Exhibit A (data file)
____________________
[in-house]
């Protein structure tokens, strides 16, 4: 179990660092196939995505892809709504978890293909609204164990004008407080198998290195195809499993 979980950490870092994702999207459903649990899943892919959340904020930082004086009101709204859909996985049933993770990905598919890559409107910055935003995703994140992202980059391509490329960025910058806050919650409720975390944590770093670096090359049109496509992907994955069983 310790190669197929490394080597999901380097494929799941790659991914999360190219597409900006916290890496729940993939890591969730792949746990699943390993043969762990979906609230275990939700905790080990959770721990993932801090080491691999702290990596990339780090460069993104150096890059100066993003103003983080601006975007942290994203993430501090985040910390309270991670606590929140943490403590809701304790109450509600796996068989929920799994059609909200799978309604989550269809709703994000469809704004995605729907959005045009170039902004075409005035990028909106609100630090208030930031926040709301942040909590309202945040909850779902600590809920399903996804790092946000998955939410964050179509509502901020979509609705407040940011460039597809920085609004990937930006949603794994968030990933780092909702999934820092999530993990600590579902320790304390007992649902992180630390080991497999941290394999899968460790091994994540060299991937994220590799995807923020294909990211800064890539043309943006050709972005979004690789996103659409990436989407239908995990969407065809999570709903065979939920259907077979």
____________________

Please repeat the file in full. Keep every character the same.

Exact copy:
[in-house]
């Protein structure tokens, strides 16, 4: 179990660092196939995505892809709504978890293909609204164990004008407080198998290195195809499993 979980950490870092994702999207459903649990899943892919959340904020930082004086009101709204859909996985049933993770990905598919890559409107910055935003995703994140992202980059391509490329960025910058806050919650409720975390944590770093670096090359049109496509992907994955069983 310790190669197929490394080597999901380097494929799941790659991914999360190219597409900006916290890496729940993939890591969730792949746990699943390993043969762990979906609230275990939700905790080990959770721990993932801090080491691999702290990596990339780090460069993104150096890059100066993003103003983080601006975007942290994203993430501090985040910390309270991670606590929140943490403590809701304790109450509600796996068989929920799994059609909200799978309604989550269809709703994000469809704004995605729907959005045009170039902004075409005035990028909106609100630090208030930031926040709301942040909590309202945040909850779902600590809920399903996804790092946000998955939410964050179509509502901020979509609705407040940011460039597809920085609004990937930006949603794994968030990933780092909702999934820092999530993990600590579902320790304390007992649902992180630390080991497999941290394999899968460790091994994540060299991937994220590799995807923020294909990211800064890539043309943006050709972005979004690789996103659409990436989407239908995990969407065809999570709903065979939920259907077979």